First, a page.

Photo Credit: Flickr user Nathan Rupert
1. Stay Busy
This might be the advice you hear most from other spouses who have been through a deployment. That’s because it’s SO very important. It’s crucial that you don’t allow yourself to become too isolated or have so much free time that you end up at home moping all alone. Fill that calendar up as much as you can. You might be a little more worn out, but time will go faster! It’s important that you don’t put your life on hold.
2. Have a Project
Start a new hobby. Train for a marathon. Make a quilt. Paint a room. Redecorate the house. Learn a language. Take a class. Any of these things will help make time go faster. This is part of staying busy. If you can find something to focus on other than the fact that your spouse is gone, you’ll be a lot better off! Having a project – something to keep your mind and body occupied – will help keep you focused on better, easier things. Check out this great way to learn a new skill online at your own pace!
3. Discuss Expectations Ahead of Time
Talk with your spouse about what you expect ahead of time. Accept the fact that not all your expectations will be in line with reality, so try to manage those ahead of time. Try to find out what to expect as far as communication goes. Ask what he/she wants in care packages (we have some amazing ideas here!) and how frequently they would like to receive mail. Talk about whether you’ll be willing to drop everything to receive a phone or video call from your deployed spouse. Discuss the pros and cons of setting your home schedule around their deployment schedule. It might not always make sense for you to cancel or schedule plans around the deployment schedule. It might not make sense to talk every day – even if you can. Talk it all through so you each know each other’s preferences beforehand!
4. Keep Important Information
There’s a lot of sense in creating a deployment notebook, or a deployment agenda. Have contact information for your spouse’s chain of command and know who to call if you need help or information. Make copies of prescriptions, eye glasses or contacts, driver’s license, etc. Get a general Power of Attorney and keep it in the binder. Then, keep track of what was useful and helpful for when you do the deployment thing again next time.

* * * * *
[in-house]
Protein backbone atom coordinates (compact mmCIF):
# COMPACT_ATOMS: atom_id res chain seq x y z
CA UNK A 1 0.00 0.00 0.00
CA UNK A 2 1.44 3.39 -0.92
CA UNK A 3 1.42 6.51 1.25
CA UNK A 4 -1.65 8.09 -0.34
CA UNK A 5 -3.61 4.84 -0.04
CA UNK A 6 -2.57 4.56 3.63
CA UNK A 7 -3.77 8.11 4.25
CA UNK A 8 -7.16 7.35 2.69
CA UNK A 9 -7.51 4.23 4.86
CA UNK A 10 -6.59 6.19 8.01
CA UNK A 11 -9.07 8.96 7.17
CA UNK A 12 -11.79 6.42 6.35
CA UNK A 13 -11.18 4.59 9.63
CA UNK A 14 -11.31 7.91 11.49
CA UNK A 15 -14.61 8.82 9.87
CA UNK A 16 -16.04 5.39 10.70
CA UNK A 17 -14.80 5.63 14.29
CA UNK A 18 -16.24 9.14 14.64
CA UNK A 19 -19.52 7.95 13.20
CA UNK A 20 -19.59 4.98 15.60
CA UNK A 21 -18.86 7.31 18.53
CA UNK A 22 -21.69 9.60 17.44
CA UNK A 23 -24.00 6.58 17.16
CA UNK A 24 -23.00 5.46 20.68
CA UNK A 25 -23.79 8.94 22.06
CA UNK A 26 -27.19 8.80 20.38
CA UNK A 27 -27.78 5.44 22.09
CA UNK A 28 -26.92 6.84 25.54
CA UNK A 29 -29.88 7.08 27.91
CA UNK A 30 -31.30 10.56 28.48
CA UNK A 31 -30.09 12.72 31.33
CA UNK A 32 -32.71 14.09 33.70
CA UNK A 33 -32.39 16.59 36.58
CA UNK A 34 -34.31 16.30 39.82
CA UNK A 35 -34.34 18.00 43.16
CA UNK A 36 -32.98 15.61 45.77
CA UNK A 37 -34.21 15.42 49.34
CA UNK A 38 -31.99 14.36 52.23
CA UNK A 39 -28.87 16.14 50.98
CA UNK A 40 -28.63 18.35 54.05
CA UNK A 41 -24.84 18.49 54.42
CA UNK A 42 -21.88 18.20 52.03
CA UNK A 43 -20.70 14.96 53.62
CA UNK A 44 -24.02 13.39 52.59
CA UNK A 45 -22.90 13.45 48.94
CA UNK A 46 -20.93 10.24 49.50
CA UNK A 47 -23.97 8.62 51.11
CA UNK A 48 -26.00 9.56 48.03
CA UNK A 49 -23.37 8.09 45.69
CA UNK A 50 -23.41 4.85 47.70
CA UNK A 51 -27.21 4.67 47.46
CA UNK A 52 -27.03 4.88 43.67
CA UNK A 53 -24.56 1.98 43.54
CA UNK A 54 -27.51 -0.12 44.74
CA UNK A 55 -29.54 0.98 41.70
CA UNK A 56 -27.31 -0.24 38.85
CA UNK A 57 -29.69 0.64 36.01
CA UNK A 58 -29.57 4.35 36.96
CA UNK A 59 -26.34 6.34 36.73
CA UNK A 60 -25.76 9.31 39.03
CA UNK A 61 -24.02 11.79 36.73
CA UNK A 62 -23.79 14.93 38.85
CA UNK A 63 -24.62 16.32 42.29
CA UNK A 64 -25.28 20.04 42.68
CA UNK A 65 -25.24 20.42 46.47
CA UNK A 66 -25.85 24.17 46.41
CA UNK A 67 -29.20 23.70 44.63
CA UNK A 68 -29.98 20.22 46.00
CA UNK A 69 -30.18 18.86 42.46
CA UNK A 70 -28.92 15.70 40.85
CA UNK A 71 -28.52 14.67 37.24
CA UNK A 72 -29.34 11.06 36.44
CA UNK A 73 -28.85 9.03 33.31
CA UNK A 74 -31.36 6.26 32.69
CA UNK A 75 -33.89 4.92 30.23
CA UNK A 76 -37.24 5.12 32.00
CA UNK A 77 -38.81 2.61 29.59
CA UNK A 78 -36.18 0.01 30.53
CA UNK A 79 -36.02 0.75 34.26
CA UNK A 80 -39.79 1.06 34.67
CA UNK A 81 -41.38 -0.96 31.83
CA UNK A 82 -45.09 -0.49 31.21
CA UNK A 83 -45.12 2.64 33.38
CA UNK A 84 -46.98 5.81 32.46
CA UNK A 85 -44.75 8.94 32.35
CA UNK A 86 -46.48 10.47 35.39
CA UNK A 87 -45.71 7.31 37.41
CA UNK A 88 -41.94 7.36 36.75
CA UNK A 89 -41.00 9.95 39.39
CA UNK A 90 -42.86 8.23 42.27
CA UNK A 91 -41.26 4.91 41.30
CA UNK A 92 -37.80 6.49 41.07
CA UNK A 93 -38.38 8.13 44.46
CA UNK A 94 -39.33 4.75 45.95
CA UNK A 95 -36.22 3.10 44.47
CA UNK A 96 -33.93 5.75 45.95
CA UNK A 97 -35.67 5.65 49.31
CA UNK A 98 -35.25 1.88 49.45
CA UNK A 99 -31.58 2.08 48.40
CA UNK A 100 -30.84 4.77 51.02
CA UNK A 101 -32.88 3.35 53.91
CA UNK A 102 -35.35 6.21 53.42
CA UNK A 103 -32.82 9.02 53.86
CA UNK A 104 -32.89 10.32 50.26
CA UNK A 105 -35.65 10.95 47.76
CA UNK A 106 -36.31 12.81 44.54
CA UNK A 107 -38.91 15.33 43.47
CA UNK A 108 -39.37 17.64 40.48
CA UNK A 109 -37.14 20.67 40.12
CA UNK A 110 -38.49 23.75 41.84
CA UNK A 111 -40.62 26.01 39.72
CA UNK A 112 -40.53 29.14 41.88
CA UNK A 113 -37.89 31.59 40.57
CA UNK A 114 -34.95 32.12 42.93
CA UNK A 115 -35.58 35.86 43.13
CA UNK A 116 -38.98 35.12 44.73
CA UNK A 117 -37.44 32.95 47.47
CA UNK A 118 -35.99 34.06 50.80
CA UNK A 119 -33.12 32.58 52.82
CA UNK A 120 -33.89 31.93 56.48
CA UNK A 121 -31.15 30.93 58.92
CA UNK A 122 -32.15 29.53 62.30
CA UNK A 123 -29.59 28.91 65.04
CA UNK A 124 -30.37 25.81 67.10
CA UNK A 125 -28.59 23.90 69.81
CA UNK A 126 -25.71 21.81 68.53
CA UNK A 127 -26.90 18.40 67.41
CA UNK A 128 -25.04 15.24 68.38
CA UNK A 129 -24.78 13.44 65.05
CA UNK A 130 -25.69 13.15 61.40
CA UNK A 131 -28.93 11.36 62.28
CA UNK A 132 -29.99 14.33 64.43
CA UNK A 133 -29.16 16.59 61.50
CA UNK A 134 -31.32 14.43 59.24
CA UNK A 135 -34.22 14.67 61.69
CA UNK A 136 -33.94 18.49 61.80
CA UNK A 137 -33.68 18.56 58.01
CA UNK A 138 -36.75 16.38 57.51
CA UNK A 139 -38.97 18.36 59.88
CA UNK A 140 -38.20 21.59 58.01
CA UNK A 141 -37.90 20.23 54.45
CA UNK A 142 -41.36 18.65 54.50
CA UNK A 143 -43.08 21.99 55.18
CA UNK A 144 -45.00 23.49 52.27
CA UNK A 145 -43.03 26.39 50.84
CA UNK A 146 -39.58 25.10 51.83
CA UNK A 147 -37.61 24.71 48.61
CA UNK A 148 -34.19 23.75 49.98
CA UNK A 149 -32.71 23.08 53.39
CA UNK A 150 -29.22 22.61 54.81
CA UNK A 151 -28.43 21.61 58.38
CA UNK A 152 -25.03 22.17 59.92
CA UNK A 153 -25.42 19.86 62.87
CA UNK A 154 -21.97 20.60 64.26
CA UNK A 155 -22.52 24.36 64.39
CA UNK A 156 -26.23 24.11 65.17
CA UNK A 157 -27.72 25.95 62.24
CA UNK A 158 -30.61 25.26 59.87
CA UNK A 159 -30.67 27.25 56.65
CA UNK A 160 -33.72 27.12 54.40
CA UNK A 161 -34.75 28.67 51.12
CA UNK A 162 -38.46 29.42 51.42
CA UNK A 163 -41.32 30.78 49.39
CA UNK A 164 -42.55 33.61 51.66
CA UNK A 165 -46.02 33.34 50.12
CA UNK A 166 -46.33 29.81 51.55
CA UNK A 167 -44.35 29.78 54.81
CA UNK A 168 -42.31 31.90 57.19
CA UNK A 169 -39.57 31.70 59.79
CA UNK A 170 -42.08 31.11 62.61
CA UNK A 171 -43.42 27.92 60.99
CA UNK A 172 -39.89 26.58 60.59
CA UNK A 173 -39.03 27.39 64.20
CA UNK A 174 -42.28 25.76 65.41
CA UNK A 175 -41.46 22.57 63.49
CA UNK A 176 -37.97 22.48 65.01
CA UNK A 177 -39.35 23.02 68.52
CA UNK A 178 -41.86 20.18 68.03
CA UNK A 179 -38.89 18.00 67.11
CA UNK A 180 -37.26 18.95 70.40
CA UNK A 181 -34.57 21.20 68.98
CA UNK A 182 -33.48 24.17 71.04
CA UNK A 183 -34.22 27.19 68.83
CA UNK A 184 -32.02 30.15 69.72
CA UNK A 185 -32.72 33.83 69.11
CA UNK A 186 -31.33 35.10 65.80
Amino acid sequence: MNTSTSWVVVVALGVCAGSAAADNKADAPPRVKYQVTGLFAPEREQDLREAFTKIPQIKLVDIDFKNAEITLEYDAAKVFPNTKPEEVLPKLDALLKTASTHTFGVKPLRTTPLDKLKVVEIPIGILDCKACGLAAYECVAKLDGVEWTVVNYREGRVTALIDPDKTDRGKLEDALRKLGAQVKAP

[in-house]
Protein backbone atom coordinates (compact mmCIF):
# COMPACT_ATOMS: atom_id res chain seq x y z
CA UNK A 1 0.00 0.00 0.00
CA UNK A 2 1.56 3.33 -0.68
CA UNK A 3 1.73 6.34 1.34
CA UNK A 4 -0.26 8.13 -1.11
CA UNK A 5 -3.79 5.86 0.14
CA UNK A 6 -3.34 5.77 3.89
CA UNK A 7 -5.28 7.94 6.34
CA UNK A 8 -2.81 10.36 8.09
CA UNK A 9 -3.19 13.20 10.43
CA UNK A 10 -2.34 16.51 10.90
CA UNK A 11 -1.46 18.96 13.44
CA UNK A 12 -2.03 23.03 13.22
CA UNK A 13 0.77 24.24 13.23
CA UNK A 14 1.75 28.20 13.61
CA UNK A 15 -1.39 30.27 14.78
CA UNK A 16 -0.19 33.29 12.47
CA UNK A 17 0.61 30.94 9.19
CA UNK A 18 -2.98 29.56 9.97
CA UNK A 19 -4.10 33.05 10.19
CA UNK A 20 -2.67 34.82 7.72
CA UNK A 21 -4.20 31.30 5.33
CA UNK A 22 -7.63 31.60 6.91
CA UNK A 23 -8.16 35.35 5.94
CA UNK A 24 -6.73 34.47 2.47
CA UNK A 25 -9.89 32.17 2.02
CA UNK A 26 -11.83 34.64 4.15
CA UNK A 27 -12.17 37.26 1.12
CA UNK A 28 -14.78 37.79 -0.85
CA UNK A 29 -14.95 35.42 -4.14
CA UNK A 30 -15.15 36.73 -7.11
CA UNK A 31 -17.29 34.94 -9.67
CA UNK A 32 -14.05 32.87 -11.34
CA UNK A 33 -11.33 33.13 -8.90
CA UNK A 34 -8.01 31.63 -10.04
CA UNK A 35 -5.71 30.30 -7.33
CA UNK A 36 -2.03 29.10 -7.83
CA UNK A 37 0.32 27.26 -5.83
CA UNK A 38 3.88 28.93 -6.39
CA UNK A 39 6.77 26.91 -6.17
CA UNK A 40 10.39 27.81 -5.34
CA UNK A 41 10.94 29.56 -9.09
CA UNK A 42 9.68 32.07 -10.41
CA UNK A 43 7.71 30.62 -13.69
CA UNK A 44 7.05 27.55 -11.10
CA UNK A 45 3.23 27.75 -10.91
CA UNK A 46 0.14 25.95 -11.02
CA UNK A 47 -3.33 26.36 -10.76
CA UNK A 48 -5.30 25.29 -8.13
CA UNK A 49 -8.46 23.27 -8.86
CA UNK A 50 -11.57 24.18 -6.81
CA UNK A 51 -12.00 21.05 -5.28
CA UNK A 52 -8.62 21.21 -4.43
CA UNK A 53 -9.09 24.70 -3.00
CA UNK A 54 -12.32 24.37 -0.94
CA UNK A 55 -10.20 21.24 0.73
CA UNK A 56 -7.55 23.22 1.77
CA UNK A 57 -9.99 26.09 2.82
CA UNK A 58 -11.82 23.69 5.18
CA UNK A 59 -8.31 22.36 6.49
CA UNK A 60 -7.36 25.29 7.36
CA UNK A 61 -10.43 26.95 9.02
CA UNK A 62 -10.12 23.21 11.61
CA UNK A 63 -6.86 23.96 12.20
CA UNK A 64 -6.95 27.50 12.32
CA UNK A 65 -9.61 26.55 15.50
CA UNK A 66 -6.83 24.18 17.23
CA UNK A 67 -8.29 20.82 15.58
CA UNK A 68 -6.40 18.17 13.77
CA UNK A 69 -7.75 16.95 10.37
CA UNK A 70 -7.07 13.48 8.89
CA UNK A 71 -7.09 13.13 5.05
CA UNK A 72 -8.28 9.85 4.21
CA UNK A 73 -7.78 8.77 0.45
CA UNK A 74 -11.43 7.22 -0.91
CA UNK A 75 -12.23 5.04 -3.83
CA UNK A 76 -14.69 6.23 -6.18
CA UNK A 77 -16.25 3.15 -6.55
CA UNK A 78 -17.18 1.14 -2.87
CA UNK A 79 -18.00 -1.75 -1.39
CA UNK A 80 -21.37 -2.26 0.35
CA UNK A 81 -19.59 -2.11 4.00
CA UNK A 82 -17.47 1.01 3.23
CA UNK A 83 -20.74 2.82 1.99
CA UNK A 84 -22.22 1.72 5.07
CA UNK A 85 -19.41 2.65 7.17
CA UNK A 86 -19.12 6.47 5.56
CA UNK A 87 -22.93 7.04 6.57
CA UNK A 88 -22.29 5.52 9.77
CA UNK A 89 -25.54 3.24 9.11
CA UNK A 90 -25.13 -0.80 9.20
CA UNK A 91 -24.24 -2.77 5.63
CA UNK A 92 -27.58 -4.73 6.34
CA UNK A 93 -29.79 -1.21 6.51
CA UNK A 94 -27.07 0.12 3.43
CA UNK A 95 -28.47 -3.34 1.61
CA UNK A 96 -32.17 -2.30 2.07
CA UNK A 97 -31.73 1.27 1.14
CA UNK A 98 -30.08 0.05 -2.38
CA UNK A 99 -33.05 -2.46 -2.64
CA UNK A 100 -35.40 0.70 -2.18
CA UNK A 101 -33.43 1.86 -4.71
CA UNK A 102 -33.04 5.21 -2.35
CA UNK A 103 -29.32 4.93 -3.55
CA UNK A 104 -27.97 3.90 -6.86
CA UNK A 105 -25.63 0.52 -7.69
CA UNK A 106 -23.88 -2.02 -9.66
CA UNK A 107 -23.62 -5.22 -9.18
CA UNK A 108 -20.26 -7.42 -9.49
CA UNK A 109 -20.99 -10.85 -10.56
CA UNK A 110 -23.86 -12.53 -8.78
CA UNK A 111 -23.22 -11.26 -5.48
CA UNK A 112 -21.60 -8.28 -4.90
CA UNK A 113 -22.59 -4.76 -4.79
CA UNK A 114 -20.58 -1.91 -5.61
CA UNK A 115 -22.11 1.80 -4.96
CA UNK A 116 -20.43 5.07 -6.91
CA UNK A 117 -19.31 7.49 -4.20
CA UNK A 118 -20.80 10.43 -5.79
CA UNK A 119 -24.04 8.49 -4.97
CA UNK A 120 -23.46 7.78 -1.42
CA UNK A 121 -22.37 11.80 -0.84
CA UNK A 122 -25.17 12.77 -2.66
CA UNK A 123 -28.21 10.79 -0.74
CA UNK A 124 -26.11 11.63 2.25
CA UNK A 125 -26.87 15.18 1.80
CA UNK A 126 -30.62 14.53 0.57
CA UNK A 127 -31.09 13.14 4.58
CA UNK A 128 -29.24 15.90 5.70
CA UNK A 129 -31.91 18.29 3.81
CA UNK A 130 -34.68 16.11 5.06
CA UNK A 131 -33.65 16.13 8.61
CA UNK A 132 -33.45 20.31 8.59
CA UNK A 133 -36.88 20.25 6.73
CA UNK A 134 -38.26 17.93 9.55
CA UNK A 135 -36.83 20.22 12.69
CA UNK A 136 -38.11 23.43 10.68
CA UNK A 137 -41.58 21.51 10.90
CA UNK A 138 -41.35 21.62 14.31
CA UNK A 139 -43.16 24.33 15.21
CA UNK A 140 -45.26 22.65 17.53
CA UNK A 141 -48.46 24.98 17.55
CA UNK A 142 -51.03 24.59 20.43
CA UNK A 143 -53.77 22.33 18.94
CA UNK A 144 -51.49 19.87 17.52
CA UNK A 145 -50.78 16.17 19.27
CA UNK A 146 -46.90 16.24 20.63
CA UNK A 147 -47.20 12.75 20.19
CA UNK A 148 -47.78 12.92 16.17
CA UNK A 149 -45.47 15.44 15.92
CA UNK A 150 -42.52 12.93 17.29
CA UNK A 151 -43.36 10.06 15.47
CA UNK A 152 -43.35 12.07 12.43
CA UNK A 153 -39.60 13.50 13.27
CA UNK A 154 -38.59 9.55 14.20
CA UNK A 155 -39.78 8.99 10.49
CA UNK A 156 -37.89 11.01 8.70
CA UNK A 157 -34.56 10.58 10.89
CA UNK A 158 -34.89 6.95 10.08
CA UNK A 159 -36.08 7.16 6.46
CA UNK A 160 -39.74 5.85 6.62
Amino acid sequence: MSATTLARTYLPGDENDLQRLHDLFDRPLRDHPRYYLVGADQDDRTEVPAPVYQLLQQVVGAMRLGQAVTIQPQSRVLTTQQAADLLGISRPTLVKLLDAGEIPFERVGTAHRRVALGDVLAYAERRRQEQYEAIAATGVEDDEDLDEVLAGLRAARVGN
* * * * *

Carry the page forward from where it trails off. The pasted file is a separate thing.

5. Know your Resources
Go to pre-deployment briefings with your spouse. Most branches invite spouses to attend these or have ones specifically for spouses. Attend all the informational meetings you can because different installation agencies are going to come out and tell you about programs or services available specifically for spouses and families of the deployed. There are also several other independent companies that offer services for families of the deployed. Do some research and find what all is available to you while your spouse is gone.
6. Use your Resources
Now that you know your resources, use them! A lot of these problems lose funding if they’re not used. The government and private companies that offer help to families of the deployed do so because they want to serve those who serve! Check out the installation agencies that offer help. Go have a free meal and entertain the kids for a few hours to break up the hum-drum days of deployment. Put the money spent on these programs to good use so they continue to help other families of those deployed.
7. Ask for Help
This is my very biggest downfall of deployments. It wasn’t until my husband’s 9th deployment and spinal surgery that I finally swallowed my pride and asked for help when I needed it. I now look back and wonder why I never admitted to needing help before. I made life so much harder on myself by insisting that I do everything myself without admitting I was struggling during previous deployments. People always offered to help and told me to “just ask” for anything. This is very tough because an offer to help that general is difficult to take someone up on. If you find, though, that you’re struggling and someone asks if there’s anything you need, ask for some help. If you have kids, tell a friend they could make you a dinner so you don’t have to cook one night. Find someone to watch the kids every once in a while so you can do grocery shopping alone or go get a haircut. Ask for help with the yard work. Don’t insist on going it alone when you do have a network of friends who want to help!
8. Allow for Emotions
It’s possible to be strong while also having some struggles. You end up making it harder on yourself if you insist on bottling all your emotions up. Allow for the real emotions of sorrow, grief, frustration, and anger. Don’t allow yourself to dwell on the bad stuff too much, but don’t try to cover them up too much either. If you find yourself bottling it all up, there’s more of a chance you’ll blow your top over something insignificant. Be real, open, and honest emotionally instead.